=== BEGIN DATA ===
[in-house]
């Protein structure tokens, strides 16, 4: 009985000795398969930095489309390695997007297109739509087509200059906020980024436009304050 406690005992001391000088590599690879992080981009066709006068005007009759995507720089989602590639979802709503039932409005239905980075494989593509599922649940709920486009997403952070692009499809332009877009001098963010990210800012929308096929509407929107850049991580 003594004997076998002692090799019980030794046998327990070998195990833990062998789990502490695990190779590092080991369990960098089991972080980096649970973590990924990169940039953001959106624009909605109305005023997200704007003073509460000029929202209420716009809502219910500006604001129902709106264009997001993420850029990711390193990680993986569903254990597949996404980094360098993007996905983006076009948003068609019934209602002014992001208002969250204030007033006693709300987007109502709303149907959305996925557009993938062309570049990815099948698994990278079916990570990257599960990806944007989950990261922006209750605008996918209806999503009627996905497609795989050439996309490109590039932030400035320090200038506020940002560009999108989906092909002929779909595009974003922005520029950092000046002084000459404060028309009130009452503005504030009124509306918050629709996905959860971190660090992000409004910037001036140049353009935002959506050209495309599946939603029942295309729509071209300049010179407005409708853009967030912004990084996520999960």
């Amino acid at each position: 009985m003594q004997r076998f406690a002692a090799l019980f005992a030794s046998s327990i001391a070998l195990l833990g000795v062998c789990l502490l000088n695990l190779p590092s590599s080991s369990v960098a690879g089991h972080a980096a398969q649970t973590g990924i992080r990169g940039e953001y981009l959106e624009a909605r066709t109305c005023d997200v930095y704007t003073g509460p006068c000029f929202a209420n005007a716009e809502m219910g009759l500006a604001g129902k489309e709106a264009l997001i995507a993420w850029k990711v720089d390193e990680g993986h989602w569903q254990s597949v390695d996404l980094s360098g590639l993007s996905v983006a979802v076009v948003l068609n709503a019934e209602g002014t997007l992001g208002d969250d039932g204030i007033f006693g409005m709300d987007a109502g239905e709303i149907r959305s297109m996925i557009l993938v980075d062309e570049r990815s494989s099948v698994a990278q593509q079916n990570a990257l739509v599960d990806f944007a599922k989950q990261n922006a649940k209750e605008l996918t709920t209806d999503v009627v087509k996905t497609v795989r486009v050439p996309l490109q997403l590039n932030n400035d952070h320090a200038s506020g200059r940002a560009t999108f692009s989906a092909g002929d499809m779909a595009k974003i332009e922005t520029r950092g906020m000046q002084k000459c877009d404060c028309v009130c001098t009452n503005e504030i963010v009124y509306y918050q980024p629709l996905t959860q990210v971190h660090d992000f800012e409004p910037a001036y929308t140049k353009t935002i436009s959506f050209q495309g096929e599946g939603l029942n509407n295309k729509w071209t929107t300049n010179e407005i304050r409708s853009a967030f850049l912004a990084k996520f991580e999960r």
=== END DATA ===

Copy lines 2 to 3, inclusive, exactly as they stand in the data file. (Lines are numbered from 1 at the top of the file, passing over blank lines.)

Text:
């Protein structure tokens, strides 16, 4: 009985000795398969930095489309390695997007297109739509087509200059906020980024436009304050 406690005992001391000088590599690879992080981009066709006068005007009759995507720089989602590639979802709503039932409005239905980075494989593509599922649940709920486009997403952070692009499809332009877009001098963010990210800012929308096929509407929107850049991580 003594004997076998002692090799019980030794046998327990070998195990833990062998789990502490695990190779590092080991369990960098089991972080980096649970973590990924990169940039953001959106624009909605109305005023997200704007003073509460000029929202209420716009809502219910500006604001129902709106264009997001993420850029990711390193990680993986569903254990597949996404980094360098993007996905983006076009948003068609019934209602002014992001208002969250204030007033006693709300987007109502709303149907959305996925557009993938062309570049990815099948698994990278079916990570990257599960990806944007989950990261922006209750605008996918209806999503009627996905497609795989050439996309490109590039932030400035320090200038506020940002560009999108989906092909002929779909595009974003922005520029950092000046002084000459404060028309009130009452503005504030009124509306918050629709996905959860971190660090992000409004910037001036140049353009935002959506050209495309599946939603029942295309729509071209300049010179407005409708853009967030912004990084996520999960």
């Amino acid at each position: 009985m003594q004997r076998f406690a002692a090799l019980f005992a030794s046998s327990i001391a070998l195990l833990g000795v062998c789990l502490l000088n695990l190779p590092s590599s080991s369990v960098a690879g089991h972080a980096a398969q649970t973590g990924i992080r990169g940039e953001y981009l959106e624009a909605r066709t109305c005023d997200v930095y704007t003073g509460p006068c000029f929202a209420n005007a716009e809502m219910g009759l500006a604001g129902k489309e709106a264009l997001i995507a993420w850029k990711v720089d390193e990680g993986h989602w569903q254990s597949v390695d996404l980094s360098g590639l993007s996905v983006a979802v076009v948003l068609n709503a019934e209602g002014t997007l992001g208002d969250d039932g204030i007033f006693g409005m709300d987007a109502g239905e709303i149907r959305s297109m996925i557009l993938v980075d062309e570049r990815s494989s099948v698994a990278q593509q079916n990570a990257l739509v599960d990806f944007a599922k989950q990261n922006a649940k209750e605008l996918t709920t209806d999503v009627v087509k996905t497609v795989r486009v050439p996309l490109q997403l590039n932030n400035d952070h320090a200038s506020g200059r940002a560009t999108f692009s989906a092909g002929d499809m779909a595009k974003i332009e922005t520029r950092g906020m000046q002084k000459c877009d404060c028309v009130c001098t009452n503005e504030i963010v009124y509306y918050q980024p629709l996905t959860q990210v971190h660090d992000f800012e409004p910037a001036y929308t140049k353009t935002i436009s959506f050209q495309g096929e599946g939603l029942n509407n295309k729509w071209t929107t300049n010179e407005i304050r409708s853009a967030f850049l912004a990084k996520f991580e999960r």